Have We Been Tricked Again?

S&P500With the S&P 500 average now rising above both the 50- and 200-day moving averages, it feels like perhaps my friends Dr. McHugh and Michael Oliver got it wrong again. With a double bottom in place in late August and another late September, perhaps it’s now onward and upward to a new bull market after a “healthy” correction. At least that is the way many of the bulls see it. Never mind that earnings on average are in decline. Never mind that the masses of Americans are slipping from middle class to poverty and that food stamp usage in the U.S. continues to reach new highs. The stock market is on fire, fueled again by “happy” central bank talk from Europe and China this past week.

Yes, I admit I feel like my short positions in the NASDAQ have left me in the dust again. But neither of my two favorite technical analysts is convinced yet that their pronouncement of an end to the bull market is incorrect. Here is what Michael said after the strong market showing this past Thursday:

MSA’s assessment remains:S&P500-month-year

• Major long term momentum trend damage has been done this year—beginning in January and continuing in August. That damage cannot be erased by such a rally (look at momentum charts on next page for that vista).

• Expect this rally to peter out and probably be followed by resumption of downside in the last two months of this year.

• Expect the bear trend to last well into 2016 if not into 2017 before final footing can be found.

• Expect a hand?off to occur in terms of investor asset preferences—away from stocks toward commodities and commodity?related stocks (that evidence is obvious even today).

One of the annual momentum studies that MSA maintains is shown above right. Uptrend and horizontal support structures broken. Current rally impressive, but in no manner negating the structural damage. Just rallying back to scene of the crime.

S&P500-longAccompanying this email report is another pdf: an archival MSA report: “May, 2008.”That report is worth viewing, as it shows what MSA said back then—which was a very similar situation to what we have now. In January 2008, annual and quarterly momentum had blown any remaining structures or supports, and immediately dropped 200 points within a few weeks. But then the market developed a price chart “basing” situation that can almost be overlaid on current action. MSA gave a Bronx cheer to the bullish price chart action, and in one of our early May reports we labeled the upside as a “bull trap.” This May 24, 2008 report also offered prior archival examples—which are worth looking at and comparing with the current market upside.

It never changes. Old bulls are hard to kill. Especially when CBs regard equity markets as an asset category that is worthy of defense. Now more than ever.

Similar Pictures in 2008 vs. 1973 and 1977 vs. 2001

Michael is a seasoned technical analyst. He has seen the current scenario several times. In 2008 he used his past experience as well as charts as evidence to say, “Don’t get sucked into this bear market rally.” Following is what Michael wrote to his subscribers in 2008, warning them not to get drawn back into the market:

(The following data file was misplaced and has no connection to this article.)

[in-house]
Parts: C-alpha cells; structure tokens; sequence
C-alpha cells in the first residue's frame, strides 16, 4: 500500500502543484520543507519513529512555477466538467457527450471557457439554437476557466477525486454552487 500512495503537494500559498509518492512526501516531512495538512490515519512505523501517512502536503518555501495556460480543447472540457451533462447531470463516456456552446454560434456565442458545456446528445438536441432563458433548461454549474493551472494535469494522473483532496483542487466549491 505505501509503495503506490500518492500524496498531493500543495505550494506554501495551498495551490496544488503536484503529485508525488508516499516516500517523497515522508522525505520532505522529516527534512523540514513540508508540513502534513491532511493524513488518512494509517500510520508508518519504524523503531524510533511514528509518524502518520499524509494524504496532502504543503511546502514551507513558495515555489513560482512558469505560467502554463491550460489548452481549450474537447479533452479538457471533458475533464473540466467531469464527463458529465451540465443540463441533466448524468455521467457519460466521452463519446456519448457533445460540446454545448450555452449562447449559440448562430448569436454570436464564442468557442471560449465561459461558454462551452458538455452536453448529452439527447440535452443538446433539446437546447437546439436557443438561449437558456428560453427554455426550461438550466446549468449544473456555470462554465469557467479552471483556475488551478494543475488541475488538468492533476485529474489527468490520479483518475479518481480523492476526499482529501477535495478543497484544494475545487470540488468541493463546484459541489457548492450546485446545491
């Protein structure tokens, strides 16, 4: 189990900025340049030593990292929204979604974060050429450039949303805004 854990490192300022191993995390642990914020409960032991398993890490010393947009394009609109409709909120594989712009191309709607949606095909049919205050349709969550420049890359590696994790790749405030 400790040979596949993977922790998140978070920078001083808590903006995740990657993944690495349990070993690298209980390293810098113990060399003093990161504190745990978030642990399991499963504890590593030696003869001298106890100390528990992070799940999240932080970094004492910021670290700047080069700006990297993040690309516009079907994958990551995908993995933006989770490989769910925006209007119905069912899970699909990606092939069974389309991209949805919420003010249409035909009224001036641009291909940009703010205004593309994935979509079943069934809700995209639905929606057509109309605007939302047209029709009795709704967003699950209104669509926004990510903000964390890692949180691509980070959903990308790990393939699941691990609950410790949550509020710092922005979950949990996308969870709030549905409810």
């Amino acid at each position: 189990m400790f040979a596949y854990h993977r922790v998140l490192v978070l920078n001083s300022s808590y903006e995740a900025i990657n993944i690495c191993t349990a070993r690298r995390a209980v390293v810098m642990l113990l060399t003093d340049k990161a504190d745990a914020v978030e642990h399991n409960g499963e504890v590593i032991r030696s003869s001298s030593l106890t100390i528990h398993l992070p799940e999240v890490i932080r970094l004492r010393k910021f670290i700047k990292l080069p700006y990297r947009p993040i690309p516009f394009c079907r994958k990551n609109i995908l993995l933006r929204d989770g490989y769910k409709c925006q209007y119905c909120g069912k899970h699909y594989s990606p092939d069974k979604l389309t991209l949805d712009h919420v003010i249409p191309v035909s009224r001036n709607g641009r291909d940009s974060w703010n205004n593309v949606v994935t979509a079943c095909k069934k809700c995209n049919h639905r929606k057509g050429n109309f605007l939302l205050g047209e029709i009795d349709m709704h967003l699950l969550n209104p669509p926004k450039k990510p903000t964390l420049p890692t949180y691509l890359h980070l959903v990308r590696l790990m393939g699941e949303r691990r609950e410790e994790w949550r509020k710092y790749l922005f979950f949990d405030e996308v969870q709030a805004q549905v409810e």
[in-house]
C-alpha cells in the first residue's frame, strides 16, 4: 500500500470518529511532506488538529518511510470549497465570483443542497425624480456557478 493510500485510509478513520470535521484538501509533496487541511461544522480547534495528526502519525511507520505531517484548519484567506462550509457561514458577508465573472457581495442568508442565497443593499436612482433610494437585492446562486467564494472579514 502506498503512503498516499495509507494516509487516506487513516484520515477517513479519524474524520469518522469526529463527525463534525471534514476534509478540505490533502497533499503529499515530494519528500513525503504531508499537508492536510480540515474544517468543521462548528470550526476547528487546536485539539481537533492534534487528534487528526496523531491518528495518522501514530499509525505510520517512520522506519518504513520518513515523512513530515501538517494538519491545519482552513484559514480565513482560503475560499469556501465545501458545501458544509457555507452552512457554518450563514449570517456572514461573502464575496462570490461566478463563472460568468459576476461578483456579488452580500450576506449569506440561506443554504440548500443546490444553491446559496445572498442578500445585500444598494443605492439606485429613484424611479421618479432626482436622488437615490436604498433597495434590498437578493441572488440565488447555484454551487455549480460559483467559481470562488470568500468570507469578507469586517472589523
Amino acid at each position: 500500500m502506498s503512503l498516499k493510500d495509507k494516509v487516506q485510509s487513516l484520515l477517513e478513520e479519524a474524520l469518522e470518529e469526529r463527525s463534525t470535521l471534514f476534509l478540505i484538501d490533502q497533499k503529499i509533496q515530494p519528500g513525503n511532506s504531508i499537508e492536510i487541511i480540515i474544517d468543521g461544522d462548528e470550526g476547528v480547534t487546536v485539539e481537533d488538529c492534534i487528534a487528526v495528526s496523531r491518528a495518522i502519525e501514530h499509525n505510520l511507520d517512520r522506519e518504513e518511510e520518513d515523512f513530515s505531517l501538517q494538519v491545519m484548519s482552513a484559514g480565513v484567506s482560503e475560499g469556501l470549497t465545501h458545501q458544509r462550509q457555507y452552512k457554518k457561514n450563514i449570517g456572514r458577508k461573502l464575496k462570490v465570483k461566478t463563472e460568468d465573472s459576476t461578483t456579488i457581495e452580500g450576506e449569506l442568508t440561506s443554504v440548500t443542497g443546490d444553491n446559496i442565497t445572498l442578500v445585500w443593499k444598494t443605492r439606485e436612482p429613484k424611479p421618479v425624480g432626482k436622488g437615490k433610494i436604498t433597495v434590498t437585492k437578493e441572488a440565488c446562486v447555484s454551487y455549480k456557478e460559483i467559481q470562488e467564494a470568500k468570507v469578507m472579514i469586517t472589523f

Many if not a majority of technicians regarded the apparent base of price action (since January lows) as being completed with the upside price “breakout” of late April – when S&P500 price finally fought its way successfully out above the rally high of February (1396). MSA did not share in that enthusiasm or positive assessment.

Instead, in the April 19 report, prior to the upside price chart breakout, MSA ran the archival charts that are again included here. Making the point that in prior bear markets and major corrections that the phenomenon of a false price chart bottom was not uncommon. Instead it proved to be a “hook” that lured many longs back in prematurely and cleansed the market of many shorts – and then proceeded to slip back below the breakout levels (the prior top of the basing action) only to erode downside – ultimately to blow out the prior false “bottom.” And that remains MSA’s assessment for the current market. The existence of these prior examples does not prove that the current market will or must follow these scenarios, but these prior examples do vividly demonstrate that the mere existence of an impressive price chart breakout in itself is meaningless. MSA’s “problem” with the current market’s similar upside efforts is simply that too many long term momentum factors are still unsatisfied and argue yet for deeper lows, before the final corrective bottom is likely. If for any reason(s) in the coming days or weeks MSA concludes differently, its assessment will change, but for now MSA simply suggests once again – look at these examples (examples among others that could have been included) that demonstrate the false and deceitful manner in which price action suggested that the worst was over, and then rolled over again for the final lows.